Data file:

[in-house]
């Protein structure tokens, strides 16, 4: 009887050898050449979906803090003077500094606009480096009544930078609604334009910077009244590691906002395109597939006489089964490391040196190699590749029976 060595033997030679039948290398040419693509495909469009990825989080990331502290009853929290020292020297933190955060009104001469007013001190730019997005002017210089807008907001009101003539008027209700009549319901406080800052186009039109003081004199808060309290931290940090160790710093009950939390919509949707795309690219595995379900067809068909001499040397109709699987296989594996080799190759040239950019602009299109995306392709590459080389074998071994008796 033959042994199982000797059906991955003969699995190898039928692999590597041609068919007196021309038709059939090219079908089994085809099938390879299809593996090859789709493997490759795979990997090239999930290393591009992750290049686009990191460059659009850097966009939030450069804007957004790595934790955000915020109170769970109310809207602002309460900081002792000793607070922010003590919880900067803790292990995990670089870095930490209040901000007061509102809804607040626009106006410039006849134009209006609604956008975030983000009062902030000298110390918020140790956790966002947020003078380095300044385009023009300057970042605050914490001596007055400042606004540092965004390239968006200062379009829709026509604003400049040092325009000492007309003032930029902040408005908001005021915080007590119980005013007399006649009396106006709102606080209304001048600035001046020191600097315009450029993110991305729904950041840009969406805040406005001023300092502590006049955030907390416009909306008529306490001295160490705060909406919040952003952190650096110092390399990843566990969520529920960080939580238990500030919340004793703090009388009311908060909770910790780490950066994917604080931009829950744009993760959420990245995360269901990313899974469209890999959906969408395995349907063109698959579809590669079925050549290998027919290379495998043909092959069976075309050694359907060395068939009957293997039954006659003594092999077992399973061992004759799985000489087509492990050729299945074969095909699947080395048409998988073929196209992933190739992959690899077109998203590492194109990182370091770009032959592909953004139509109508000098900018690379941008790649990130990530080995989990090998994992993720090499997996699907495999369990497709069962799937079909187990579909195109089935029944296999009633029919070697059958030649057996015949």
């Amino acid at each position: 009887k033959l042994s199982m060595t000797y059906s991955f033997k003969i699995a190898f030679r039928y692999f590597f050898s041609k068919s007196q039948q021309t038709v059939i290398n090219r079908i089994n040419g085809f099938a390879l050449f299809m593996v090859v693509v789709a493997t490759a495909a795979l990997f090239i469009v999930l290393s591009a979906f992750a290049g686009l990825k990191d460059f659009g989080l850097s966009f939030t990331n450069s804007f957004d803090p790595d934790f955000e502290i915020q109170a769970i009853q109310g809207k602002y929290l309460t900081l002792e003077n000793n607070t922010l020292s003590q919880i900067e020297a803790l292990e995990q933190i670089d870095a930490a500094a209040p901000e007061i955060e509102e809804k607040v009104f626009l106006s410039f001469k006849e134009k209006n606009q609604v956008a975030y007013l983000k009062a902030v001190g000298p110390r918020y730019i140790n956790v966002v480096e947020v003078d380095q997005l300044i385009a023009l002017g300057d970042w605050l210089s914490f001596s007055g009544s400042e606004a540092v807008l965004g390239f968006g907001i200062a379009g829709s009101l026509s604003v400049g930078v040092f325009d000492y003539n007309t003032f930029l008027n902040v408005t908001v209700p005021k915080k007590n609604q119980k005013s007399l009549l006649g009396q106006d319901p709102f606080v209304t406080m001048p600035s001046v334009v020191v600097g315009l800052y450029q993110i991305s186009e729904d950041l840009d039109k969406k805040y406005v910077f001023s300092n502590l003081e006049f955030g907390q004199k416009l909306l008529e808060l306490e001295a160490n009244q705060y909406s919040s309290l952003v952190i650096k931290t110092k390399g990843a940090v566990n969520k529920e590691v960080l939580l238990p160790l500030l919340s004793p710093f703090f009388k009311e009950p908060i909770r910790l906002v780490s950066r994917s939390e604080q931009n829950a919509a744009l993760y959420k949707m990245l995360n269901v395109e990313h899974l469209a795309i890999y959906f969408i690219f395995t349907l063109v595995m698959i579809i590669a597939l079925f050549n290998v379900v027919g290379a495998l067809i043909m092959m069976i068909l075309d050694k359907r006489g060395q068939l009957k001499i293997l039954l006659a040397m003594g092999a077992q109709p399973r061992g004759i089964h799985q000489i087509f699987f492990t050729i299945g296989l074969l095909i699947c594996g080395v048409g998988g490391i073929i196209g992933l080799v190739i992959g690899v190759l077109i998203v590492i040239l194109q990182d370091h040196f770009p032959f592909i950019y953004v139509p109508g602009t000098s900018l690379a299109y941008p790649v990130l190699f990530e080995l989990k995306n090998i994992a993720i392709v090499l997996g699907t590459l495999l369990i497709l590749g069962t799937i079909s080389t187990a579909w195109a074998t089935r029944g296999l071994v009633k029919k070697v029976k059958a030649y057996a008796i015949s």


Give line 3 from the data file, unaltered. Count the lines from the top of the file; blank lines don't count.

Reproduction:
């Amino acid at each position: 009887k033959l042994s199982m060595t000797y059906s991955f033997k003969i699995a190898f030679r039928y692999f590597f050898s041609k068919s007196q039948q021309t038709v059939i290398n090219r079908i089994n040419g085809f099938a390879l050449f299809m593996v090859v693509v789709a493997t490759a495909a795979l990997f090239i469009v999930l290393s591009a979906f992750a290049g686009l990825k990191d460059f659009g989080l850097s966009f939030t990331n450069s804007f957004d803090p790595d934790f955000e502290i915020q109170a769970i009853q109310g809207k602002y929290l309460t900081l002792e003077n000793n607070t922010l020292s003590q919880i900067e020297a803790l292990e995990q933190i670089d870095a930490a500094a209040p901000e007061i955060e509102e809804k607040v009104f626009l106006s410039f001469k006849e134009k209006n606009q609604v956008a975030y007013l983000k009062a902030v001190g000298p110390r918020y730019i140790n956790v966002v480096e947020v003078d380095q997005l300044i385009a023009l002017g300057d970042w605050l210089s914490f001596s007055g009544s400042e606004a540092v807008l965004g390239f968006g907001i200062a379009g829709s009101l026509s604003v400049g930078v040092f325009d000492y003539n007309t003032f930029l008027n902040v408005t908001v209700p005021k915080k007590n609604q119980k005013s007399l009549l006649g009396q106006d319901p709102f606080v209304t406080m001048p600035s001046v334009v020191v600097g315009l800052y450029q993110i991305s186009e729904d950041l840009d039109k969406k805040y406005v910077f001023s300092n502590l003081e006049f955030g907390q004199k416009l909306l008529e808060l306490e001295a160490n009244q705060y909406s919040s309290l952003v952190i650096k931290t110092k390399g990843a940090v566990n969520k529920e590691v960080l939580l238990p160790l500030l919340s004793p710093f703090f009388k009311e009950p908060i909770r910790l906002v780490s950066r994917s939390e604080q931009n829950a919509a744009l993760y959420k949707m990245l995360n269901v395109e990313h899974l469209a795309i890999y959906f969408i690219f395995t349907l063109v595995m698959i579809i590669a597939l079925f050549n290998v379900v027919g290379a495998l067809i043909m092959m069976i068909l075309d050694k359907r006489g060395q068939l009957k001499i293997l039954l006659a040397m003594g092999a077992q109709p399973r061992g004759i089964h799985q000489i087509f699987f492990t050729i299945g296989l074969l095909i699947c594996g080395v048409g998988g490391i073929i196209g992933l080799v190739i992959g690899v190759l077109i998203v590492i040239l194109q990182d370091h040196f770009p032959f592909i950019y953004v139509p109508g602009t000098s900018l690379a299109y941008p790649v990130l190699f990530e080995l989990k995306n090998i994992a993720i392709v090499l997996g699907t590459l495999l369990i497709l590749g069962t799937i079909s080389t187990a579909w195109a074998t089935r029944g296999l071994v009633k029919k070697v029976k059958a030649y057996a008796i015949s």